Do you ever feel like teaching is more like herding cats? I have been there. The beginning of my teaching career I had 600 students in my program 6th-8th grade. 280 or so of them were beginners. Talk about herding cats. I was straight out of college, in a very small/cramped band room and in desperate need of a classroom management system.
Find a System that Works for You and Your Program
Out of necessity as well, as the safety of my students, came a classroom management system that worked very well for me. There was a lot of trial and error and I got advice from mentors and colleagues, but eventually, I figured out a system that worked for us. The key is… developing a classroom management system that works for your program. The tips below worked for my program, but you may need to choose the ones that work for you and adapt them for your situation.
Create a routine for your students
Once you establish your classroom management system is going to look like, then the key is practicing it and sticking to it. Soon it will become routine for your students, and then all you have to do is teach. I really have found that it is that simple. In over 20 years of teaching middle school, I can count on one hand how many times I had to write up a student, refer them to an administrator, or assign a detention.
Build a Positive Learning Environment
Your students will buy into the system once they understand why it is needed, experience the results, and take pride in the program and their performances. It may take practice and explanation to help them understand the need for it, but it will happen…I promise.
Consistency is key
There is no one way to organize and run a classroom, but it is important to make decisions in a few key areas. Below are some of those areas and some suggestions to get you started.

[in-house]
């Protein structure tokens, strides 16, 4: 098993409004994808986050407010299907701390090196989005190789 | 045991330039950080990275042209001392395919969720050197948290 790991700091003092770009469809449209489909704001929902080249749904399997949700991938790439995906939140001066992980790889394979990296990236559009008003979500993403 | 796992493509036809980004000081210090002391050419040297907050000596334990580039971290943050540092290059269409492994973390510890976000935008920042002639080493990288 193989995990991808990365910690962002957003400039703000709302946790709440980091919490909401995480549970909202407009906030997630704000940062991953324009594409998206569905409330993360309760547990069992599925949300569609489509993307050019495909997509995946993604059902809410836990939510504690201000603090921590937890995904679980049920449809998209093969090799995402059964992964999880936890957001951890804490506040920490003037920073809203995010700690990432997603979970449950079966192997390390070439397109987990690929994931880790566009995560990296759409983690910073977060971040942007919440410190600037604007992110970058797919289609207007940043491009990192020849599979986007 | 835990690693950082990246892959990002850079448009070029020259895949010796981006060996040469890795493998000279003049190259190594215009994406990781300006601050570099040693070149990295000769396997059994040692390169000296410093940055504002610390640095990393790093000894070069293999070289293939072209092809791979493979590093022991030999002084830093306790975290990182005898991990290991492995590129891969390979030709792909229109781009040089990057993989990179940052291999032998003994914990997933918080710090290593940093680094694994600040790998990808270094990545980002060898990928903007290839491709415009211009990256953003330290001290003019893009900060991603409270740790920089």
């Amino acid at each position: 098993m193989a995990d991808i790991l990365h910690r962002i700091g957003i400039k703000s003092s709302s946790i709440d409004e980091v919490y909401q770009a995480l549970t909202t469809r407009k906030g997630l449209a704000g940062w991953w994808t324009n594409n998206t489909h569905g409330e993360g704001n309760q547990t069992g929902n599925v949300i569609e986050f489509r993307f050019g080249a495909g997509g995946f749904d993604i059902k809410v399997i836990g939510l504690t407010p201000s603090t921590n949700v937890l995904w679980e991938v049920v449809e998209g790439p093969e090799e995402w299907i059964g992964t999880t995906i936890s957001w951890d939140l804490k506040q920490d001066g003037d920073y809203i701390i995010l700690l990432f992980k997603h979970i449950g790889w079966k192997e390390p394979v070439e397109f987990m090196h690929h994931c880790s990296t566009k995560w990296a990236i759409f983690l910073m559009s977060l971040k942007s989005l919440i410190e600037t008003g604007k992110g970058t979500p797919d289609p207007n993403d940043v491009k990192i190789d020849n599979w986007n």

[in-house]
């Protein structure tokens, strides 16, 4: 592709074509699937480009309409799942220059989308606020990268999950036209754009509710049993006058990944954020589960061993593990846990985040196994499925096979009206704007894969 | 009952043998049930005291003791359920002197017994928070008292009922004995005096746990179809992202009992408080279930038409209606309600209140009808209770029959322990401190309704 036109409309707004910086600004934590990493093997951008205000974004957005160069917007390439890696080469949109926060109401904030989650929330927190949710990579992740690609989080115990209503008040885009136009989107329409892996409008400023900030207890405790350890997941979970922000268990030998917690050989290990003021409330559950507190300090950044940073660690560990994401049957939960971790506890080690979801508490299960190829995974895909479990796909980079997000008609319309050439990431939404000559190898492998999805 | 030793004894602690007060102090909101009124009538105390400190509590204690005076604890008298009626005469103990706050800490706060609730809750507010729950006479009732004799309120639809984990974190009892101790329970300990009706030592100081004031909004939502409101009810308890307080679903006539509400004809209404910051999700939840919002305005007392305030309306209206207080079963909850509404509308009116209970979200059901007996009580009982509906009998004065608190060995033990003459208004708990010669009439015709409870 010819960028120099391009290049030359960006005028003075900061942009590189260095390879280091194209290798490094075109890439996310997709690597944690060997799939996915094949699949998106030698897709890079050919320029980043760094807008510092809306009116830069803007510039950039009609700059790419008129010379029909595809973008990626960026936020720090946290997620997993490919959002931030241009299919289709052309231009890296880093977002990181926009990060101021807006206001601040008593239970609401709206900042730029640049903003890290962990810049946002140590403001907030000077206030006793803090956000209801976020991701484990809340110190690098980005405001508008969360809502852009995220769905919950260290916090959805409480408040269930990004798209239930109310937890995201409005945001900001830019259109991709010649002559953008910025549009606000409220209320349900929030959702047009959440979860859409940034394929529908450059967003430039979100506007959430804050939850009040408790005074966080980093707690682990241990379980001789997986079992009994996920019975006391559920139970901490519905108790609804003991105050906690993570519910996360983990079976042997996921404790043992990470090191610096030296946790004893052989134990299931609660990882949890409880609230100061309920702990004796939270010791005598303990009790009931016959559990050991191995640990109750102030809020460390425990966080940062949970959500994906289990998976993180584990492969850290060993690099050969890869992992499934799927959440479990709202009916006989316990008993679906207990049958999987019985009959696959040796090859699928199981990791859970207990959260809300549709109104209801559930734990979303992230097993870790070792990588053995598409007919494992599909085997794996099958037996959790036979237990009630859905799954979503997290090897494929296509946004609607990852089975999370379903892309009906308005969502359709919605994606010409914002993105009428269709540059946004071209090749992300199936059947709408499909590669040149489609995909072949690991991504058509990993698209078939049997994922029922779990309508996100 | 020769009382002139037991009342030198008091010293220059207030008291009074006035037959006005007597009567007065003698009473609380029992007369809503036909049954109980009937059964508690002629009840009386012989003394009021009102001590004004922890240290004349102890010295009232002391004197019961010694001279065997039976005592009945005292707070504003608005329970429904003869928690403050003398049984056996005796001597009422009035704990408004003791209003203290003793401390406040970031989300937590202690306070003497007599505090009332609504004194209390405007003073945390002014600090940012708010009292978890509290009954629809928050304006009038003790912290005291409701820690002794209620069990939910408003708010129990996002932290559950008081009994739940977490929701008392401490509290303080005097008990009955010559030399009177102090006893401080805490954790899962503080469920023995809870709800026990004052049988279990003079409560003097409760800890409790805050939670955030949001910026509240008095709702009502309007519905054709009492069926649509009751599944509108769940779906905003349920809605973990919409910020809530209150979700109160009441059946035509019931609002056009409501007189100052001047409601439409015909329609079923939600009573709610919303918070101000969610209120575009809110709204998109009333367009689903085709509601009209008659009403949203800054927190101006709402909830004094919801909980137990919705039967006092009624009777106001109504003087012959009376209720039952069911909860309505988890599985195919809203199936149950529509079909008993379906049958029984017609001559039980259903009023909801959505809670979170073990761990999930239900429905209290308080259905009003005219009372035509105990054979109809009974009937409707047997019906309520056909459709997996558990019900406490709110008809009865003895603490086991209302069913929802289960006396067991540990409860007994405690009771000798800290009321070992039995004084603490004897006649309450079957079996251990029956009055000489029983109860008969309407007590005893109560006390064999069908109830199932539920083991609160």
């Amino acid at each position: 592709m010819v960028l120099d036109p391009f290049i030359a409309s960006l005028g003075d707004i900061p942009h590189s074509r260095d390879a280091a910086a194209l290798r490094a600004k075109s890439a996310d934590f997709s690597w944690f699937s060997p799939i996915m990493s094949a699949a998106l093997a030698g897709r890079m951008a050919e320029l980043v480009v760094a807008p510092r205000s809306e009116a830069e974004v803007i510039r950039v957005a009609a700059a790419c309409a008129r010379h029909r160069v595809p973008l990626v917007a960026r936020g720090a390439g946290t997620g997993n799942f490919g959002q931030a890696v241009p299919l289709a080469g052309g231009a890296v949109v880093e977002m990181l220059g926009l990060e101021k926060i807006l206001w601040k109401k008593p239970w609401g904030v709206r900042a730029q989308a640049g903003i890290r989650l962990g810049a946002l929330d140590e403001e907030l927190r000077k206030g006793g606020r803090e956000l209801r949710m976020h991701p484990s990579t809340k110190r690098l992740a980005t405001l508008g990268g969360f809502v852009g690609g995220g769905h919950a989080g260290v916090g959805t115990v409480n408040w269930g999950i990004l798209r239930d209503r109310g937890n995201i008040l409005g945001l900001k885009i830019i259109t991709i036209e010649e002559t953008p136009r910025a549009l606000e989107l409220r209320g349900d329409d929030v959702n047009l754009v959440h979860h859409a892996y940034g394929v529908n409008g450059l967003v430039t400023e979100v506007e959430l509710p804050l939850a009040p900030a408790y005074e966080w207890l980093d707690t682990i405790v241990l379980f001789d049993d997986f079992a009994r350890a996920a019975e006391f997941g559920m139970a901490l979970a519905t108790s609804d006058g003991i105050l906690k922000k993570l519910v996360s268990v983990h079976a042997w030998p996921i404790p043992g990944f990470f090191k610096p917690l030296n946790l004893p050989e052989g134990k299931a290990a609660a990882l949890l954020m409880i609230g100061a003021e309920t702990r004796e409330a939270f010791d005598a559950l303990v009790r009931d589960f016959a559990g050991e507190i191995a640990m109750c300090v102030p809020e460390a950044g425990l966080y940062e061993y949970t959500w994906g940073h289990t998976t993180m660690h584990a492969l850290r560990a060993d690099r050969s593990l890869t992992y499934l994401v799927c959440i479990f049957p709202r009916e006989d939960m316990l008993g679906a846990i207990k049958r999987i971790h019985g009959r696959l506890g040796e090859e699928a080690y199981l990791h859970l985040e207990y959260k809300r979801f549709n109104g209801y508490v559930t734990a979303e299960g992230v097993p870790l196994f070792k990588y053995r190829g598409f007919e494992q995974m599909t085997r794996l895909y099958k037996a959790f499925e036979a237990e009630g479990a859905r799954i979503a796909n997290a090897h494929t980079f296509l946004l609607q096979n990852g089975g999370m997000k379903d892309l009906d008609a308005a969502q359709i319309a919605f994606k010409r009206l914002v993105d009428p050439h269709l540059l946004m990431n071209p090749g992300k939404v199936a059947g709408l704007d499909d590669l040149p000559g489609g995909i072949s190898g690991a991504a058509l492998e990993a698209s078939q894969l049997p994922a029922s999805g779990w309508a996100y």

ENTERING THE ROOM
Have the room set up, neat, and in order before the students walk in.
Teacher / staff should be present when student enter.
Be clear and CONSISTENT about how to enter the room and your rules of the classroom.
START OF CLASS
Be very specific about how and when to unpack
Unpacking procedures should be instrument specific (i.e. - small instruments at their seat and large instruments near the lockers.)
Decide if you want students to play before class starts. (For my classes and especially for beginners, they were instructed not to make a sound on their instruments until instructed to do so.)
I have background tracks from their method book playing on the stereo. As each student was ready, they were to Air Play along with the recording until everyone was ready at the start of class.
Once all students are set, I stop the recording and start class.
Have the rehearsal plan for the day on the board
The rehearsal plan will include the daily warm-ups, book lines, music for the day, as well as any reminders they need.
Utilize staff as much as possible to keep all students on task.
If you are on the same page musically, they can also team teach with you and engage students individually as necessary.
Pacing of the rehearsal is very important to the studentʼs motivation, educational development.
Instill correct rehearsal procedure with a consistent approach each day.
Have a system in place for everything and communicate to your students clearly what those rules and expectations are.
All students should be actively involved at all times during rehearsal.
When rehearsing sections, be careful not to neglect other students for long periods of time (ex. percussion). This only encourages misbehavior.
Air playing can be beneficial to the students as well as the director. This will allow the students to go through the musical passage without playing out loud. Again, keeping students engaged.
Instill correct rehearsal procedure with a consistent approach each day
Praise the students often for exhibiting correct rehearsal procedure and proper behavior - Positive reinforcement motivates the students
Rehearsals should be disciplined, but students can still have fun!
KEYS TO SUCCESS
Like most things worthwhile, this will take time and constant focus. With some key adjustments, you will likely see some immediate benefits, but will not have the "perfect" classroom. Take note of the successes and keep working towards that goal for your benefit as well as the benefit of the students. Keys to the success of any plan you implement are:
Reminders about rehearsal procedures
Pacing and keeping students engaged
Balance between routine and variety
Commitment from director and students